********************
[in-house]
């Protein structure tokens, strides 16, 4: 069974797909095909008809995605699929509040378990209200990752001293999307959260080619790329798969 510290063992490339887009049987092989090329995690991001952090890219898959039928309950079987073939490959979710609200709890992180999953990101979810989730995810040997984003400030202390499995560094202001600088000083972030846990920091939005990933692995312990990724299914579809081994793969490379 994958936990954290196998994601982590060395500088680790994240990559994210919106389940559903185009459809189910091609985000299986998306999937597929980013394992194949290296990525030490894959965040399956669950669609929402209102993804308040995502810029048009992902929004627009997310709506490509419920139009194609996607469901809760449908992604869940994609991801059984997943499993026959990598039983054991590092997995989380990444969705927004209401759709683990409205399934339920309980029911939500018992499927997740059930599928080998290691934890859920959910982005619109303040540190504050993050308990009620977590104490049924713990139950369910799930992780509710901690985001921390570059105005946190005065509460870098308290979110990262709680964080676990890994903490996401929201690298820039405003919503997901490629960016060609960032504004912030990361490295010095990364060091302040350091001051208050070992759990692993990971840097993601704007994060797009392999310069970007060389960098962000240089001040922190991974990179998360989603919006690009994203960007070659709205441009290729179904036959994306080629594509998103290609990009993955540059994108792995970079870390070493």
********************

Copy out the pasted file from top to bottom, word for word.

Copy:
[in-house]
């Protein structure tokens, strides 16, 4: 069974797909095909008809995605699929509040378990209200990752001293999307959260080619790329798969 510290063992490339887009049987092989090329995690991001952090890219898959039928309950079987073939490959979710609200709890992180999953990101979810989730995810040997984003400030202390499995560094202001600088000083972030846990920091939005990933692995312990990724299914579809081994793969490379 994958936990954290196998994601982590060395500088680790994240990559994210919106389940559903185009459809189910091609985000299986998306999937597929980013394992194949290296990525030490894959965040399956669950669609929402209102993804308040995502810029048009992902929004627009997310709506490509419920139009194609996607469901809760449908992604869940994609991801059984997943499993026959990598039983054991590092997995989380990444969705927004209401759709683990409205399934339920309980029911939500018992499927997740059930599928080998290691934890859920959910982005619109303040540190504050993050308990009620977590104490049924713990139950369910799930992780509710901690985001921390570059105005946190005065509460870098308290979110990262709680964080676990890994903490996401929201690298820039405003919503997901490629960016060609960032504004912030990361490295010095990364060091302040350091001051208050070992759990692993990971840097993601704007994060797009392999310069970007060389960098962000240089001040922190991974990179998360989603919006690009994203960007070659709205441009290729179904036959994306080629594509998103290609990009993955540059994108792995970079870390070493």